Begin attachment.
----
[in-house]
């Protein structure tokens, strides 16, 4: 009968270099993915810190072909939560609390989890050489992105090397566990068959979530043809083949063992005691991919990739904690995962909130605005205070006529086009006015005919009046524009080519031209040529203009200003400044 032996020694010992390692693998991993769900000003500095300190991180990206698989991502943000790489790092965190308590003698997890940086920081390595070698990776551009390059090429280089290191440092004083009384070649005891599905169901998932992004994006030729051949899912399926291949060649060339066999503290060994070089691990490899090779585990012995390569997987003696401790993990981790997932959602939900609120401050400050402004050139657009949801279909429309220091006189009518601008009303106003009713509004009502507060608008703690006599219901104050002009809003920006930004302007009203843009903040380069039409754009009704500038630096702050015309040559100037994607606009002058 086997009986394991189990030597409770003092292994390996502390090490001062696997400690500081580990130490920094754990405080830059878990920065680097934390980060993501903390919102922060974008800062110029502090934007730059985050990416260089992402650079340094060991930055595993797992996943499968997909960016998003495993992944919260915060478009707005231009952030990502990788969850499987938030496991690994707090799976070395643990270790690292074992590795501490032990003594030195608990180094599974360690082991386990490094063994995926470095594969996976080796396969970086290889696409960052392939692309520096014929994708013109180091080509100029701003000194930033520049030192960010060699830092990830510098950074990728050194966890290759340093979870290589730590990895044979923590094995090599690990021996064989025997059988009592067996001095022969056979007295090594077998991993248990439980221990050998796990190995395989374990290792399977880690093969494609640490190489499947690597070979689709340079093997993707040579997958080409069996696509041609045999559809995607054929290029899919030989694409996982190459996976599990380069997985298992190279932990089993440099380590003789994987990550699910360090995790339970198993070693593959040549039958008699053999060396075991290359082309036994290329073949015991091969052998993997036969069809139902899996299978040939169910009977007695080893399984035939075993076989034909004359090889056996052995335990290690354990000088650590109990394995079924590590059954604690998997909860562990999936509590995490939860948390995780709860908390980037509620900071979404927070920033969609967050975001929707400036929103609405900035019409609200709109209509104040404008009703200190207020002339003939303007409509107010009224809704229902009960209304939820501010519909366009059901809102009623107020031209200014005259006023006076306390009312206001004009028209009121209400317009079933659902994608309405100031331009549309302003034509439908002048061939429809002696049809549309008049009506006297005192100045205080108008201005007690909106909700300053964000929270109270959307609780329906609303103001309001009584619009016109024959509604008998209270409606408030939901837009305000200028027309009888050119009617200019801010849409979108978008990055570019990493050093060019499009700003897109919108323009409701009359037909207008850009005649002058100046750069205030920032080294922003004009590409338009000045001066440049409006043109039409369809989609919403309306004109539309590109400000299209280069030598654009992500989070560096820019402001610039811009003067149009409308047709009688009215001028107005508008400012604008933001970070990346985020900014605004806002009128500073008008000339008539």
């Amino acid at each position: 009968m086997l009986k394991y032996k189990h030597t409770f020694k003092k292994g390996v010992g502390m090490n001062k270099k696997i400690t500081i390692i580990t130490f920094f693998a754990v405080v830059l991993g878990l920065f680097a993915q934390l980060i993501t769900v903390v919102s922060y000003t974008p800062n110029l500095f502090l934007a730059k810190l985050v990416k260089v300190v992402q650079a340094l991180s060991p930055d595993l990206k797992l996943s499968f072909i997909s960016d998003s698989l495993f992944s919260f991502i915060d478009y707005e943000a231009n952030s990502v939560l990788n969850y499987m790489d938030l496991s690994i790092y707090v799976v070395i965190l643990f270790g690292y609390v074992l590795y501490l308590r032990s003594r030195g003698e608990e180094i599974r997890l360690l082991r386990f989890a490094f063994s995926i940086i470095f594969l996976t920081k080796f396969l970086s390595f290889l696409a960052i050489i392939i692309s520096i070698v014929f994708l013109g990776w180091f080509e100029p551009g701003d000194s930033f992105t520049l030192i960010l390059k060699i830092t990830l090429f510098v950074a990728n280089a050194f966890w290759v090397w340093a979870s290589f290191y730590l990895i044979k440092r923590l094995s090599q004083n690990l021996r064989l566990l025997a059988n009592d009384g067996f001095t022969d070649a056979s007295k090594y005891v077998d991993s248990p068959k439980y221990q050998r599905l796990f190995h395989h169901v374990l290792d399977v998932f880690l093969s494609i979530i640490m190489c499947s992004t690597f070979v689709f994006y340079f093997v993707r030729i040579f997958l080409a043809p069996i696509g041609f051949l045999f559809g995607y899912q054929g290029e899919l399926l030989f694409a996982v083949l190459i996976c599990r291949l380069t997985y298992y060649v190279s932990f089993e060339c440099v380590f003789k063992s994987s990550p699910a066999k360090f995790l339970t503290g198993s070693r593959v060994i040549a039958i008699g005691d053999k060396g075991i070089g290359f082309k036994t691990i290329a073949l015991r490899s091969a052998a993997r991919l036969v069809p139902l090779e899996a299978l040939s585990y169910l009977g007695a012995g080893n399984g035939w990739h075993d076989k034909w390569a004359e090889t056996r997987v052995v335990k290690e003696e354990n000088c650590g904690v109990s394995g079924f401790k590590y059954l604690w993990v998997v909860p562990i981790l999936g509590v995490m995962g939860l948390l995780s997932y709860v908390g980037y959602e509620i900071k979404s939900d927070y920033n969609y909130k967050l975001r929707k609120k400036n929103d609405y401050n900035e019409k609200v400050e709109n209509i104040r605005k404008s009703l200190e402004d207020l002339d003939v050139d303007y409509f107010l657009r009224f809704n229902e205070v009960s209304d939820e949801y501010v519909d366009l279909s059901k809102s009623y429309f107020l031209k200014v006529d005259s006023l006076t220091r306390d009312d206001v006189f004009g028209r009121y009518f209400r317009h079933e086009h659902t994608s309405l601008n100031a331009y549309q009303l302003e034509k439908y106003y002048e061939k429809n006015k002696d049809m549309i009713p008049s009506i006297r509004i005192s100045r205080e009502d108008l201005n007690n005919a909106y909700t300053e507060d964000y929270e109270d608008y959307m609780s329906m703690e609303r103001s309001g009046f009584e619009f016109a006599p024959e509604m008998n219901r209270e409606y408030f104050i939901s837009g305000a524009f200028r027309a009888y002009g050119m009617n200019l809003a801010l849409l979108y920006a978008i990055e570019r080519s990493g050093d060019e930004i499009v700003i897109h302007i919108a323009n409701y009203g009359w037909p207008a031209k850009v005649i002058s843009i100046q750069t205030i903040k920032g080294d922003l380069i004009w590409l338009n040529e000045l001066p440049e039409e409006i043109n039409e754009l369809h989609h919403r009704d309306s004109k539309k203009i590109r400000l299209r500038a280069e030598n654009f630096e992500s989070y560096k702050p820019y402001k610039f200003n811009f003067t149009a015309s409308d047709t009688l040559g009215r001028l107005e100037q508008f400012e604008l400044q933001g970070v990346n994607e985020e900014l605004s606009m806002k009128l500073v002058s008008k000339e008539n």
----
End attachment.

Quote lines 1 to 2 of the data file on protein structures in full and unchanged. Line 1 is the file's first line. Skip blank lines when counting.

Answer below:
[in-house]
């Protein structure tokens, strides 16, 4: 009968270099993915810190072909939560609390989890050489992105090397566990068959979530043809083949063992005691991919990739904690995962909130605005205070006529086009006015005919009046524009080519031209040529203009200003400044 032996020694010992390692693998991993769900000003500095300190991180990206698989991502943000790489790092965190308590003698997890940086920081390595070698990776551009390059090429280089290191440092004083009384070649005891599905169901998932992004994006030729051949899912399926291949060649060339066999503290060994070089691990490899090779585990012995390569997987003696401790993990981790997932959602939900609120401050400050402004050139657009949801279909429309220091006189009518601008009303106003009713509004009502507060608008703690006599219901104050002009809003920006930004302007009203843009903040380069039409754009009704500038630096702050015309040559100037994607606009002058 086997009986394991189990030597409770003092292994390996502390090490001062696997400690500081580990130490920094754990405080830059878990920065680097934390980060993501903390919102922060974008800062110029502090934007730059985050990416260089992402650079340094060991930055595993797992996943499968997909960016998003495993992944919260915060478009707005231009952030990502990788969850499987938030496991690994707090799976070395643990270790690292074992590795501490032990003594030195608990180094599974360690082991386990490094063994995926470095594969996976080796396969970086290889696409960052392939692309520096014929994708013109180091080509100029701003000194930033520049030192960010060699830092990830510098950074990728050194966890290759340093979870290589730590990895044979923590094995090599690990021996064989025997059988009592067996001095022969056979007295090594077998991993248990439980221990050998796990190995395989374990290792399977880690093969494609640490190489499947690597070979689709340079093997993707040579997958080409069996696509041609045999559809995607054929290029899919030989694409996982190459996976599990380069997985298992190279932990089993440099380590003789994987990550699910360090995790339970198993070693593959040549039958008699053999060396075991290359082309036994290329073949015991091969052998993997036969069809139902899996299978040939169910009977007695080893399984035939075993076989034909004359090889056996052995335990290690354990000088650590109990394995079924590590059954604690998997909860562990999936509590995490939860948390995780709860908390980037509620900071979404927070920033969609967050975001929707400036929103609405900035019409609200709109209509104040404008009703200190207020002339003939303007409509107010009224809704229902009960209304939820501010519909366009059901809102009623107020031209200014005259006023006076306390009312206001004009028209009121209400317009079933659902994608309405100031331009549309302003034509439908002048061939429809002696049809549309008049009506006297005192100045205080108008201005007690909106909700300053964000929270109270959307609780329906609303103001309001009584619009016109024959509604008998209270409606408030939901837009305000200028027309009888050119009617200019801010849409979108978008990055570019990493050093060019499009700003897109919108323009409701009359037909207008850009005649002058100046750069205030920032080294922003004009590409338009000045001066440049409006043109039409369809989609919403309306004109539309590109400000299209280069030598654009992500989070560096820019402001610039811009003067149009409308047709009688009215001028107005508008400012604008933001970070990346985020900014605004806002009128500073008008000339008539």